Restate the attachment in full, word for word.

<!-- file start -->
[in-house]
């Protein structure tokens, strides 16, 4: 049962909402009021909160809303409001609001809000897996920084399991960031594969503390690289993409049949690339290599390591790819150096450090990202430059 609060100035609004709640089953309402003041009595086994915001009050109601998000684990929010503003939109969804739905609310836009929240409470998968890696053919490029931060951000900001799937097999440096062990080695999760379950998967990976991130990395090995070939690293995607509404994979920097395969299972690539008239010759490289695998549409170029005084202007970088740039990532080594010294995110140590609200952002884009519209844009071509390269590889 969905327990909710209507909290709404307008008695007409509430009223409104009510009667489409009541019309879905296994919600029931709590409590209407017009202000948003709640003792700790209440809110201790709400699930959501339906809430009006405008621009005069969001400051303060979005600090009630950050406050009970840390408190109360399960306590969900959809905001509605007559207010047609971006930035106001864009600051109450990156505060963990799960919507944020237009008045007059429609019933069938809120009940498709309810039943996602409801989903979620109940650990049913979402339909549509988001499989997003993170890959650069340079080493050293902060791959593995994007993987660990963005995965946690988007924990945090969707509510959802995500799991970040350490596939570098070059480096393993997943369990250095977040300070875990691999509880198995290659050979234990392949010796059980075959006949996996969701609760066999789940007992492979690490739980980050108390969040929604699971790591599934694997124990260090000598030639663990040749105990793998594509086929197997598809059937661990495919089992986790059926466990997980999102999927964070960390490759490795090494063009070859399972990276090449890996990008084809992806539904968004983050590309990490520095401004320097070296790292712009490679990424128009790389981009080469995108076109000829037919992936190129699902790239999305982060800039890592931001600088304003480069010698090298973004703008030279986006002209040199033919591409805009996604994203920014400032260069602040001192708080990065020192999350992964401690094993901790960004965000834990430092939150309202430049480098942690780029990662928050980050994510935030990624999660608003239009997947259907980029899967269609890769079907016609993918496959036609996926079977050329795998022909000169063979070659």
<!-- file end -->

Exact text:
[in-house]
């Protein structure tokens, strides 16, 4: 049962909402009021909160809303409001609001809000897996920084399991960031594969503390690289993409049949690339290599390591790819150096450090990202430059 609060100035609004709640089953309402003041009595086994915001009050109601998000684990929010503003939109969804739905609310836009929240409470998968890696053919490029931060951000900001799937097999440096062990080695999760379950998967990976991130990395090995070939690293995607509404994979920097395969299972690539008239010759490289695998549409170029005084202007970088740039990532080594010294995110140590609200952002884009519209844009071509390269590889 969905327990909710209507909290709404307008008695007409509430009223409104009510009667489409009541019309879905296994919600029931709590409590209407017009202000948003709640003792700790209440809110201790709400699930959501339906809430009006405008621009005069969001400051303060979005600090009630950050406050009970840390408190109360399960306590969900959809905001509605007559207010047609971006930035106001864009600051109450990156505060963990799960919507944020237009008045007059429609019933069938809120009940498709309810039943996602409801989903979620109940650990049913979402339909549509988001499989997003993170890959650069340079080493050293902060791959593995994007993987660990963005995965946690988007924990945090969707509510959802995500799991970040350490596939570098070059480096393993997943369990250095977040300070875990691999509880198995290659050979234990392949010796059980075959006949996996969701609760066999789940007992492979690490739980980050108390969040929604699971790591599934694997124990260090000598030639663990040749105990793998594509086929197997598809059937661990495919089992986790059926466990997980999102999927964070960390490759490795090494063009070859399972990276090449890996990008084809992806539904968004983050590309990490520095401004320097070296790292712009490679990424128009790389981009080469995108076109000829037919992936190129699902790239999305982060800039890592931001600088304003480069010698090298973004703008030279986006002209040199033919591409805009996604994203920014400032260069602040001192708080990065020192999350992964401690094993901790960004965000834990430092939150309202430049480098942690780029990662928050980050994510935030990624999660608003239009997947259907980029899967269609890769079907016609993918496959036609996926079977050329795998022909000169063979070659």